Date of Graduation

Spring 5-2015

Level of Access

Open Access

Degree Name

Bachelor of Science

Department or Program

Economics

Number of Pages

55

First Advisor

Hughes, James

Abstract

While very few individuals question the validity and necessity of the patent system, the temporary monopolies imposed by patents necessarily reduce access to medication. This becomes especially problematic when dealing with issues of public ordre, such as the aids crisis in the last 30 years. Compulsory licensing, or the power for a government to void a patent and allow a non-patent holder to produce a patented good, aims to remedy this problem. Governments have the ability to issue these in times of epidemics, or other issues of rampant illness. However, even though these licenses are completely legal, pharmaceutical companies meet them with hostility. The companies worry about their misuse and the effect on their business. This thesis aims to calculate, through the use of an event study, whether these fears are warranted. I look at the stock performance in the period following the license to see if there are statistically significant abnormal returns when compared with their expected performance. Examining company performance in the period following a license, the vast majority of event studies I ran did not prove to have statistically significant abnormal returns. In fact, of all the event studies I ran, only one showed significance, but that was lost when looking at the performance over a more extended period of time. Overall, my research shows that the issuance of a compulsory license does not have a predictable significant effect on stock performance.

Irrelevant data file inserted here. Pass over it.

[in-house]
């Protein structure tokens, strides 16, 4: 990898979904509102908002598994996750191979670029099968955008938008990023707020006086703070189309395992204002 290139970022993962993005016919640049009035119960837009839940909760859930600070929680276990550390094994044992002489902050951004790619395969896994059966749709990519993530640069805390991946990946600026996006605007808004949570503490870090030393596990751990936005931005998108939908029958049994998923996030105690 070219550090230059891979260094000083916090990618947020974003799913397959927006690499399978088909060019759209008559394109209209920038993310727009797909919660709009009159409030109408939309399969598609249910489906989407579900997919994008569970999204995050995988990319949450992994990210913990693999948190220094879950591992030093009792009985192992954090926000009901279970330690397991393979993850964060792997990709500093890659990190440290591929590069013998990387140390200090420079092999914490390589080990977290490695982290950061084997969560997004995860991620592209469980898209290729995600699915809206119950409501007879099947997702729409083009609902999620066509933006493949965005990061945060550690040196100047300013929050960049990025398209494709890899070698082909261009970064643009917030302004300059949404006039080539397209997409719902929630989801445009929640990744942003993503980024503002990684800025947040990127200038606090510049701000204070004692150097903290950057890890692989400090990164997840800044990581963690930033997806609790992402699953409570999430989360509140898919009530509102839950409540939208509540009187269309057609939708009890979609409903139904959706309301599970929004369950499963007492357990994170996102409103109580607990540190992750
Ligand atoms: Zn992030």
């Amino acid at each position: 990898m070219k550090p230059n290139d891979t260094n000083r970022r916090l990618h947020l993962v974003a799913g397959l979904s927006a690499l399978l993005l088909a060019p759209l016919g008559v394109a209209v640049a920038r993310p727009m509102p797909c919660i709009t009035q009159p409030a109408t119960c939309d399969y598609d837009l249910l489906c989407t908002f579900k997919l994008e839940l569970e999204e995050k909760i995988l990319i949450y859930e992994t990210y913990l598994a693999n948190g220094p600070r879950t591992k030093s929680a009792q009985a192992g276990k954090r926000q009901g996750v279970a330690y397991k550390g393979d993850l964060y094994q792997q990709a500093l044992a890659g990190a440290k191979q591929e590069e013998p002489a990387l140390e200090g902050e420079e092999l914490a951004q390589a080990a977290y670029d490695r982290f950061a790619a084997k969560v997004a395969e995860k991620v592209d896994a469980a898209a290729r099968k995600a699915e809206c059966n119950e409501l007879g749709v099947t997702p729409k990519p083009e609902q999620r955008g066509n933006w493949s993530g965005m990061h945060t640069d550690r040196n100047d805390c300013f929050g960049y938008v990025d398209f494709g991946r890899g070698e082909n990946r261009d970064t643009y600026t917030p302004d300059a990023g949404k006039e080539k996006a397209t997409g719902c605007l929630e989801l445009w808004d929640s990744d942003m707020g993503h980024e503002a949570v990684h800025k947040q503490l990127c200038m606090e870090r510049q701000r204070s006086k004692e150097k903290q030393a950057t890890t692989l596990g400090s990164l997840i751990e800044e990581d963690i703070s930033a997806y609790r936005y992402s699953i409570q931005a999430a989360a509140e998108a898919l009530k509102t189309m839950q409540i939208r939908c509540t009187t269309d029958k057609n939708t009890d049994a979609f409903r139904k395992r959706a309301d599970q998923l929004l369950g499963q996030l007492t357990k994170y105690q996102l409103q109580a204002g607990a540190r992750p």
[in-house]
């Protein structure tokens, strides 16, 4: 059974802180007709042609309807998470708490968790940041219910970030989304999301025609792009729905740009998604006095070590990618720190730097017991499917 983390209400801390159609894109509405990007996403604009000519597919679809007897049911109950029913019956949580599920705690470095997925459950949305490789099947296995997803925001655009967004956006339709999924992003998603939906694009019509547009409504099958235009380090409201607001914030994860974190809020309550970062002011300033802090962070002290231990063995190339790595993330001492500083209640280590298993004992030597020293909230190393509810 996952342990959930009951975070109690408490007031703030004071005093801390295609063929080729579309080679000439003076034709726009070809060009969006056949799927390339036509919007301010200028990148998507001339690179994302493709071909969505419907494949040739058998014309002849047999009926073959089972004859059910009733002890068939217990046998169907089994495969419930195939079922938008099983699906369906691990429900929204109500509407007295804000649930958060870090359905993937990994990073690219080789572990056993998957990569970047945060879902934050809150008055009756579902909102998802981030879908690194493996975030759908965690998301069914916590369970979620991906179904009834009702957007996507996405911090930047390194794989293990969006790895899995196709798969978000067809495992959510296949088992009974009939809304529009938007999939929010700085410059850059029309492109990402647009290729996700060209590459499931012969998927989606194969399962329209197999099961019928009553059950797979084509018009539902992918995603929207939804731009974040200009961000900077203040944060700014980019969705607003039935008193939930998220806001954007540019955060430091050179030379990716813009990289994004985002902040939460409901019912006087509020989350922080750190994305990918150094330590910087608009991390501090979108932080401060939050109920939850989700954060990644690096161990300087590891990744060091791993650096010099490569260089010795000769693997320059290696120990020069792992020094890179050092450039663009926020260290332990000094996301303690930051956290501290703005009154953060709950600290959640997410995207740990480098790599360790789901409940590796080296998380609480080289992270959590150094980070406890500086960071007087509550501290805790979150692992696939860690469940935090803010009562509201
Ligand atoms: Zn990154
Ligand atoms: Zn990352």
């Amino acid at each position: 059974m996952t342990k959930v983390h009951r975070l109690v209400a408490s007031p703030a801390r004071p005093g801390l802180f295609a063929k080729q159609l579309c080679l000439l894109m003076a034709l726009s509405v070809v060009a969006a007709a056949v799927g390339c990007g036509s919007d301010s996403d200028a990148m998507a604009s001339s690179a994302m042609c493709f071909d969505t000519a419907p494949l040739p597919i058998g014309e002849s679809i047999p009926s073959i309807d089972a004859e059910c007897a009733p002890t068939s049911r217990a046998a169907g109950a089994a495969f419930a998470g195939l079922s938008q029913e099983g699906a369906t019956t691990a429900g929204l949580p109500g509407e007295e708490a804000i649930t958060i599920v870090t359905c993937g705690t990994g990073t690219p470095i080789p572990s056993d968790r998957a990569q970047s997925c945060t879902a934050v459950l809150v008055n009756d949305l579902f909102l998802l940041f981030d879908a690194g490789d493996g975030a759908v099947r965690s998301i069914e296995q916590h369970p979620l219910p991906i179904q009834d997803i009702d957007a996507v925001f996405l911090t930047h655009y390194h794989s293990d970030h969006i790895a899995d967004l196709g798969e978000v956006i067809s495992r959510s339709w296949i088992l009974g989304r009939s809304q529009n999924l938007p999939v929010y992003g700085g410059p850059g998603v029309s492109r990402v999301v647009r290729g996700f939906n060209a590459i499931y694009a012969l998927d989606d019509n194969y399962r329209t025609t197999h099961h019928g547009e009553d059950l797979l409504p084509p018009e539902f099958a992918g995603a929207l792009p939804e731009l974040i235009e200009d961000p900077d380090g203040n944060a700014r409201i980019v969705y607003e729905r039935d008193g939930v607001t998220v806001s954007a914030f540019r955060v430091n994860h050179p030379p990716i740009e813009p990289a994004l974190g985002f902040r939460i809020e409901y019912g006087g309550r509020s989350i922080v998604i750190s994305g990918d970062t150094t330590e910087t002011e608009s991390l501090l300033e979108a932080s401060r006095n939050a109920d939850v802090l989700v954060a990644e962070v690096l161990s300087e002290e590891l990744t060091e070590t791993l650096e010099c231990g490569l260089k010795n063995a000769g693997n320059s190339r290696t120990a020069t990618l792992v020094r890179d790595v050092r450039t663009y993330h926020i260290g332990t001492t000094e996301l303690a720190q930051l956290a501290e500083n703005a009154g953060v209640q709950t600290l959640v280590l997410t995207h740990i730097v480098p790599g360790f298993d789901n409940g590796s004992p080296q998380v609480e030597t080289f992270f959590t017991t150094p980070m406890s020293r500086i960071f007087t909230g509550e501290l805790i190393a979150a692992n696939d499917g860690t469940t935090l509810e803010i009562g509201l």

Components of Thesis

1 pdf

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